As to Mr Kirtland, his Attainments in Learning are ſuch, and his  Induſtry ſo great, that there is not the leaſt Scruple with me, but he will  obtain a Degree at New-Jerſey College next fall, eſpecially as he hath  leave of the preſident to be at diſposal other Ways if thought beſt, and   
with the Aſsurance of his Influence for a Degree; and beſides all this his  Caſe is peculiar, & will require Abatements to be made if Needed, as he deſigns  on a Miſsion & is ſupported by Charity, and beſides he will be much improved  by this Tour as is likely from his active and induſtrious Turn, and as he  will have an Indian Scholar with him. Theſe conſiderations render it  highly probable that there will be no Difficulty as to his Degree, and there-  fore I hope his kind and generous Benefactors will not think hard,  tho' he turns aſide a little from his peculiar Studies, and that they will  continue their Benefactions, and ſo lay up for themſelves in Store a good  Foundation againſt the Time to come. You know Dear Brother, that every  thing that is done in this Affair muſt be done on the higheſt probability ^which the Actors can find in the Caſe^  & not on Certainties, and if they judge well & God ſhews by the Events, that  he favours the Deſign, Men will be ready to applaud the Managers, but  if otherwiſe they muſt expect Blame how well ſoever they have judged  But I hope thoſe who have been ſo generous in contributing to this good  Deſign have leaned to judge more according to Truth. I dare to  ſay this for Mr Wheelock, that uprightneſs, Integrity, Caution, & ſingle­ neſs of Eye to the grand point, free of ſelfisſh Motives from worldly Gain  has ever appeared to influence him in this great & weighty Undertak­ ing, ſince I have been acquainted with him which has been ever  ſince the School became the Object of public Attention, & I believe  I have had as great an Intimacy, & as thorough an Inſight into his  motives projects and Ends as any Man living, or as any could have, or  wiſh to have; & I would add that of all the Schemes he hath  proſecuted ſince my Accquaintance (and they have been many in  this new & difficult Affair) few, very few if any have miſcarried  which he has had the Direction of, or turned out to the Diſad­ vantage of the Cauſe. In a Word I verily believe the ſending of  Mr Kirtland will be no Diſadvantage to him, & will be much to  the furtherence of the Cauſe of Religion. You may make ſuch  a Uſe of this Letter as you ſhall think will add moſt to the  Advantage of the Deſign, only take ^Dear^ Mr Smith's Opinion about  it, and I need not tell you not to let it ſee the publick —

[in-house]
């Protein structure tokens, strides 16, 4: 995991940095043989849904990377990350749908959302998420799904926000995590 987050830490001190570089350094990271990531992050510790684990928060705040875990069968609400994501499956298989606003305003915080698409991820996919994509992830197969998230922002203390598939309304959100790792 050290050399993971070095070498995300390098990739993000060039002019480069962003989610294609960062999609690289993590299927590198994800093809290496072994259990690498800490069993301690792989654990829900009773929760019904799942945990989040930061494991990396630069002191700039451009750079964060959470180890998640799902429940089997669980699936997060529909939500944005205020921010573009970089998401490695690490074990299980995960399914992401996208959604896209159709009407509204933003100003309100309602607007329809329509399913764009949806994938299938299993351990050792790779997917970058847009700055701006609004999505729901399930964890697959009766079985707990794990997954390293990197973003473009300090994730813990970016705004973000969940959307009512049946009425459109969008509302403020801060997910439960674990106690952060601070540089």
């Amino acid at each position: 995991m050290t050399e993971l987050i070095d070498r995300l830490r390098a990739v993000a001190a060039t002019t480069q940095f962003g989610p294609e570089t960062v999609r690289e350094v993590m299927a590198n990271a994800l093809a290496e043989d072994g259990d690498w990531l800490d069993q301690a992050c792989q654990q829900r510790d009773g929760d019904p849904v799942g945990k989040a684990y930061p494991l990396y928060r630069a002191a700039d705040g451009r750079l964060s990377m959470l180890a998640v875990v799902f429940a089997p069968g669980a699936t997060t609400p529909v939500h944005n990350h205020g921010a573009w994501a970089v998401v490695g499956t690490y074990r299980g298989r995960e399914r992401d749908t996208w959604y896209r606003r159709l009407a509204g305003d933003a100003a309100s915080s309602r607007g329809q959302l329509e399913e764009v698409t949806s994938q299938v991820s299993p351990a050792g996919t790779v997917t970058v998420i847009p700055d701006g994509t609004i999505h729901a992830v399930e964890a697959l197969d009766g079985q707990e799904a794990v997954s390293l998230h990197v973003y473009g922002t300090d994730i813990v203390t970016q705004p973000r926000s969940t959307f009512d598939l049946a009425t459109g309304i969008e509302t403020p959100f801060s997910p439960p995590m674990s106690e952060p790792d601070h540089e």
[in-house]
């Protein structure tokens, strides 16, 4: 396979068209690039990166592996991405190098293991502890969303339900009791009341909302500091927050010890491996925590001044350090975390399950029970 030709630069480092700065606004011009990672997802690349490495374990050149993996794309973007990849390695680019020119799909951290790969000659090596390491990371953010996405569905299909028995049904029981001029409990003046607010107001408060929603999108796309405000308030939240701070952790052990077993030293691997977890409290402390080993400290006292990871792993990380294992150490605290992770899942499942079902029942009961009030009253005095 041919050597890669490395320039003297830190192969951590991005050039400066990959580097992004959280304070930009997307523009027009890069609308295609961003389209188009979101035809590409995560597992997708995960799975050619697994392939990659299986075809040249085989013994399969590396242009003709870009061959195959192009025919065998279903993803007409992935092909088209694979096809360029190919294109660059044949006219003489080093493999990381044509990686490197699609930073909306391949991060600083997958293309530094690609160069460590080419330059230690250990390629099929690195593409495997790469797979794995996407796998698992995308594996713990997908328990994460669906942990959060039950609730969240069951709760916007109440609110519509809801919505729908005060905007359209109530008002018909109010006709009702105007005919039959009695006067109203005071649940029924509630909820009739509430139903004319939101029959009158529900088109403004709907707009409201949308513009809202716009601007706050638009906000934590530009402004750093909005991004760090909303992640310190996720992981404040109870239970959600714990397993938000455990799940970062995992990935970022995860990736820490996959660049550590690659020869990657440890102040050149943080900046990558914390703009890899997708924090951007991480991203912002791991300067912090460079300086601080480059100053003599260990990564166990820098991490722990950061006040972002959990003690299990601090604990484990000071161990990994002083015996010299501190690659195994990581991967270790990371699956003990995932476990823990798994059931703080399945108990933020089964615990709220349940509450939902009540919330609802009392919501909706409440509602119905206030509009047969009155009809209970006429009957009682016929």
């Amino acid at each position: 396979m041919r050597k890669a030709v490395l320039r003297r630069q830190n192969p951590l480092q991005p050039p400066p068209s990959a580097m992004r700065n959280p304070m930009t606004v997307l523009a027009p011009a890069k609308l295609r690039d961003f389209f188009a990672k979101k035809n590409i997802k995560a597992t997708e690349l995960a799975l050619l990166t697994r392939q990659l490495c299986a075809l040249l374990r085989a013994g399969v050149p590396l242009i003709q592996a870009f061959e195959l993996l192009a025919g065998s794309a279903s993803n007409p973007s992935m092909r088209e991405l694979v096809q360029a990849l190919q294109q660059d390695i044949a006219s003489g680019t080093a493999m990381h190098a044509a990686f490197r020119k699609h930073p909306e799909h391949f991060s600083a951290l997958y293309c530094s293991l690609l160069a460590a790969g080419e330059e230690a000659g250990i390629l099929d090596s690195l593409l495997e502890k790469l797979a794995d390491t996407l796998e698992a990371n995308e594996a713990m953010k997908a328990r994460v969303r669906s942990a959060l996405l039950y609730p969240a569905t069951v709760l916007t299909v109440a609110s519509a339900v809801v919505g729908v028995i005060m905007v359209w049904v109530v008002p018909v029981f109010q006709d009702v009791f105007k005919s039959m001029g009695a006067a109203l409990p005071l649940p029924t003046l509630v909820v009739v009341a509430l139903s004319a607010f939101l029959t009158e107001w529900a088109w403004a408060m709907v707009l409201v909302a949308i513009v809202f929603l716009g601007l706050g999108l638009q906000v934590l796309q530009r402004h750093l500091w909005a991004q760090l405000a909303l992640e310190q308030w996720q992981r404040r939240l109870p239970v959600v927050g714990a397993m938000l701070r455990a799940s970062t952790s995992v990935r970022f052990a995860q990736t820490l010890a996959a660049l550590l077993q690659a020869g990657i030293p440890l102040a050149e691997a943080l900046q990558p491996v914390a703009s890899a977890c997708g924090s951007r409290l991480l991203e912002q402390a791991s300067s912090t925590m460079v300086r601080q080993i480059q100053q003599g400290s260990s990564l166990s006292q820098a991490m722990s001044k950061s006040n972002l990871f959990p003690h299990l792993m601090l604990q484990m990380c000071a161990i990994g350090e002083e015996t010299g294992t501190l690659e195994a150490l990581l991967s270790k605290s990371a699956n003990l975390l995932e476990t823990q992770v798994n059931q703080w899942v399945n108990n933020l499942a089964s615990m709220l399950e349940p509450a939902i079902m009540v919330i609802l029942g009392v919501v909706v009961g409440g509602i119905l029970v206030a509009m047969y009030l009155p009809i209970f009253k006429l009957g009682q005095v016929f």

I am your real Friend and Brother in Chriſt  Nathaniel Whitaker 
M.r Whitaker to M.r  Peck. Octr 1764